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The Rideau Route

More Information

(click here to download a PDF of the The Rideau Route)

This article is based on my research into this topic. I was somewhat surprised when I moved to the Rideau in the mid-1990s that no one knew to what degree the Rideau had been flooded. There was no published research on this topic and Parks Canada didn’t have any data on flooding depths. I was also surprised to learn that even though Parks Canada had done a great deal of historical research on the Rideau during the 1970s and 1980s, the first three major surveys of the Rideau had never been transcribed.

It was my interest in the actual amount of flooding that led to research into the topic, with the support of Jonathan Moore, marine archaeologist with Parks Canada (Jonathan also has a great interest in the topic, but had no mandate to pursue it).

So, in 2003, I started to research, in detail, the exact flooding depths for each section of the Rideau. As those numbers revealed themselves (with many headaches – the numbers were never directly documented in any archival material, and most numbers that were stated in old reports were wrong), the knowledge of those depths also helped to reveal the pre-canal Rideau. That led to the writing, and subsequent publication in 2006 of the research document “Engineered Landscapes: The Rideau Canal’s Transformation of a Wilderness Waterway.” That 300 page tome is split into two sections; Part 1 which looked at the pre-canal waterway and the first surveys of the route and Part 2 which dealt with the engineering of the canal and the detailed flooding calculations that I did to determine the 1832 and present day depths of flooding.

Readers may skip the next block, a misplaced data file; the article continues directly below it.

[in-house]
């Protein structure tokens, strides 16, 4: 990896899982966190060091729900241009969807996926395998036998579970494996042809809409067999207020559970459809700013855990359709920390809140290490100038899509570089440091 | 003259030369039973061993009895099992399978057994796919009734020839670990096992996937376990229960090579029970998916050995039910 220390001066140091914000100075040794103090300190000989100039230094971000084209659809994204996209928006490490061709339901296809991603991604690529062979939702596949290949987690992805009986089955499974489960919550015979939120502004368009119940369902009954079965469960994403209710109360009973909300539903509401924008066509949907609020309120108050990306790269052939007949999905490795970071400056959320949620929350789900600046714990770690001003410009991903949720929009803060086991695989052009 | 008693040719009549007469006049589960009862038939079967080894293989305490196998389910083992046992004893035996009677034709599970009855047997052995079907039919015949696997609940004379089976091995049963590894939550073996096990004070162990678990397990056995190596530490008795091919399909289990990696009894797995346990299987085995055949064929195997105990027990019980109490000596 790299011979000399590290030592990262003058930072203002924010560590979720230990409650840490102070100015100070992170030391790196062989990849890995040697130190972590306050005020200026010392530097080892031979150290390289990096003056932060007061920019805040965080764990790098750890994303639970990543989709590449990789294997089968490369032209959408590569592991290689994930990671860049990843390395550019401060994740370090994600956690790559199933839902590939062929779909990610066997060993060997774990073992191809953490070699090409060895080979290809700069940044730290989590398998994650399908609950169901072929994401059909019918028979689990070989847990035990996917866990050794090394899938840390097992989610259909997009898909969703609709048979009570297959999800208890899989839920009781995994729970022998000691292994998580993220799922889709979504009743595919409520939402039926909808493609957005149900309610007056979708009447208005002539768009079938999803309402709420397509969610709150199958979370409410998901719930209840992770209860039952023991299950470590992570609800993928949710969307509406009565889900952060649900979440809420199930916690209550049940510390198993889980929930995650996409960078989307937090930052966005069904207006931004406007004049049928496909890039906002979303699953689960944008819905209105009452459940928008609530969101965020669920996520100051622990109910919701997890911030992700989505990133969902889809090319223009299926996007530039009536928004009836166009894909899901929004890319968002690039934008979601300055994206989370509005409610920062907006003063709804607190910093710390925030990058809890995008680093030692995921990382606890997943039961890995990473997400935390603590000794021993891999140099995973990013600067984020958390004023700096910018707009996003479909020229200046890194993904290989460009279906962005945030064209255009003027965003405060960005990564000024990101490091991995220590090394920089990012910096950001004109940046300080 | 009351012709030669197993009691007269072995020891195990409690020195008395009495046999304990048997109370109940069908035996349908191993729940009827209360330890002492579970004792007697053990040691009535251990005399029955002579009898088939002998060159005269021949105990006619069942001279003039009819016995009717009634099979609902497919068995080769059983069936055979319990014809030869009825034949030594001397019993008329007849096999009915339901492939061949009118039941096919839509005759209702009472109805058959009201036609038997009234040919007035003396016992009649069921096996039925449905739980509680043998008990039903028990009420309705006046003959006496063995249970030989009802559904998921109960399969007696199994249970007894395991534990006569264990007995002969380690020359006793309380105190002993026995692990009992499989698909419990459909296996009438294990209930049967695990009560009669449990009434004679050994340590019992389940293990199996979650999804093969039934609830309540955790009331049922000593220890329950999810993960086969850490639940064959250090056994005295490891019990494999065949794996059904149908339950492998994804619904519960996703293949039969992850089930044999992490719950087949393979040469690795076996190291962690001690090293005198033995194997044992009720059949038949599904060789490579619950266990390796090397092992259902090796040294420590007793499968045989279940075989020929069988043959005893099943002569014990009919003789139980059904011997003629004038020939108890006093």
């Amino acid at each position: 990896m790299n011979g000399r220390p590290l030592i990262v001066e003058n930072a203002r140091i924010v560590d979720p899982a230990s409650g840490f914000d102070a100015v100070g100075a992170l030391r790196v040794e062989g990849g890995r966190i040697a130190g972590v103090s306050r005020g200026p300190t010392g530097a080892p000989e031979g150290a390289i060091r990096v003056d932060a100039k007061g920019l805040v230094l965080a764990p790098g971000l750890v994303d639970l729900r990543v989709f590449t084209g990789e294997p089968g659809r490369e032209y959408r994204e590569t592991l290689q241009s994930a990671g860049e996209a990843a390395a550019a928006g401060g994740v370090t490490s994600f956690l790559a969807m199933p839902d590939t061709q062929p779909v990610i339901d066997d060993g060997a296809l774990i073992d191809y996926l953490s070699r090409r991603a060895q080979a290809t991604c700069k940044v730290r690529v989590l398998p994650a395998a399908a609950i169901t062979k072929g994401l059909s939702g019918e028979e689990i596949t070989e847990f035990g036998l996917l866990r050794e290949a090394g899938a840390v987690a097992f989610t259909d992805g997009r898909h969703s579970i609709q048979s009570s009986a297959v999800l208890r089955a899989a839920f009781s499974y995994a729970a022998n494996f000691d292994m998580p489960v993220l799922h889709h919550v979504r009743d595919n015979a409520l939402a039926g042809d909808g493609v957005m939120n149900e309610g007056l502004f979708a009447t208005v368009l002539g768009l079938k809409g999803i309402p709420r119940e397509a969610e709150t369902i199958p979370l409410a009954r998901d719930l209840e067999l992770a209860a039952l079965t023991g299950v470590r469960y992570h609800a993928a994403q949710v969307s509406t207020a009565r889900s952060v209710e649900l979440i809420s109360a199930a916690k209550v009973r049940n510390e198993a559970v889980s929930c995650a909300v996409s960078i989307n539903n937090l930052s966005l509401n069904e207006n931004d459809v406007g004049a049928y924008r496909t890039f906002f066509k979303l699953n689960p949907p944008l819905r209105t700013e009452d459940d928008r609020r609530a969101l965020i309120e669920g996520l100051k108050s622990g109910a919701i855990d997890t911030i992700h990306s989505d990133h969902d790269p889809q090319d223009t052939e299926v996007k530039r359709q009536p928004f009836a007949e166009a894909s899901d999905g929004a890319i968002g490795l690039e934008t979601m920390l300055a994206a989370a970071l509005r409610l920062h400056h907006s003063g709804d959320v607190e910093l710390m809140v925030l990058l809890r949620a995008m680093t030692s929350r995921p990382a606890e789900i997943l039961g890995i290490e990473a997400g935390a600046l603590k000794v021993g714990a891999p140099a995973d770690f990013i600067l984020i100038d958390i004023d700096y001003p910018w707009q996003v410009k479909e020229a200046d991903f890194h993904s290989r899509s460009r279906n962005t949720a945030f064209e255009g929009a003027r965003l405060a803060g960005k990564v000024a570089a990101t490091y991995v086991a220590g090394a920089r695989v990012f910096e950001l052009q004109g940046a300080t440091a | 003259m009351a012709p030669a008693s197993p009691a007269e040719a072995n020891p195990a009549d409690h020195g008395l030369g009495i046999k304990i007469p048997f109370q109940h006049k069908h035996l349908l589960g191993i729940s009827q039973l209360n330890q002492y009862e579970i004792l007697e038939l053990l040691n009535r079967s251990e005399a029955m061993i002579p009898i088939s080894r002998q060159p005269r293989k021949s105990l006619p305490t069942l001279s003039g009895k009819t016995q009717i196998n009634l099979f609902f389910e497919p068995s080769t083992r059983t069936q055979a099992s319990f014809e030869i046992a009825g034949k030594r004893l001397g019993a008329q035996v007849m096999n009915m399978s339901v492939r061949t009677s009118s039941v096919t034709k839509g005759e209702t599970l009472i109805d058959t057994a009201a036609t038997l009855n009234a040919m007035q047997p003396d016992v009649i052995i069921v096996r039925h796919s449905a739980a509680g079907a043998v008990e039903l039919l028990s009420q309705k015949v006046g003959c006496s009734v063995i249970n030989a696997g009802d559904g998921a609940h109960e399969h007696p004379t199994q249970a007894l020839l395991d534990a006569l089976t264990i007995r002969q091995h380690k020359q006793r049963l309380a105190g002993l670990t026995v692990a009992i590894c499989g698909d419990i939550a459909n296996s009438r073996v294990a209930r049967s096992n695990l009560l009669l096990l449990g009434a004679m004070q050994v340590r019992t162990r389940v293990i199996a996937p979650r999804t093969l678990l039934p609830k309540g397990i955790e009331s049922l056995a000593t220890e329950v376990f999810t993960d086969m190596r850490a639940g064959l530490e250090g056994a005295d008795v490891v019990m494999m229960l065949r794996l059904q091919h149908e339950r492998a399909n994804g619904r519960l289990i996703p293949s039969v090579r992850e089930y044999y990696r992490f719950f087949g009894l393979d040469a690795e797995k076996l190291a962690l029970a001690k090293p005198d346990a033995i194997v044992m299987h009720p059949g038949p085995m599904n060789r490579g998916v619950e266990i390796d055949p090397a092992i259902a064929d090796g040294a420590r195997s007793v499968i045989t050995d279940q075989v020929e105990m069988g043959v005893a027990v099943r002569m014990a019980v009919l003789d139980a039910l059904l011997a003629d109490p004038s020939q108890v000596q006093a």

While Engineered Landscapes is a good book for real Rideau keeners, I realized that there was a general audience interest in the pre-canal Rideau – what did it look like?, what did the first surveyors see? That prompted a general audience re-write of Part 1 of Engineered Landscapes, resulting in the 2007 publication of “The Rideau Route: Exploring the Pre-Canal Waterway.”

For those that just wish to take a 1783 trip down the Rideau and read first hand accounts of the early surveys, then The Rideau Route is a good book. It should be available at all libraries in the Rideau Corridor. I reprinted it three times, but in 2022 decided to only offer it as a free PDF download (printing was getting too expensive). You can download it here (see bottom of page): Rideau Route page.

For those that want all the details, including the flooding depths (and how they were calculated), plus information on the engineering structures that caused the flooding, then you’ll want Engineered Landscapes. It is also available as a free PDF download (300 Mb)

Both of these books are also available at all libraries in the Rideau Corridor.

Engineered Landscapes     The Rideau Route

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©1996- Ken W. Watson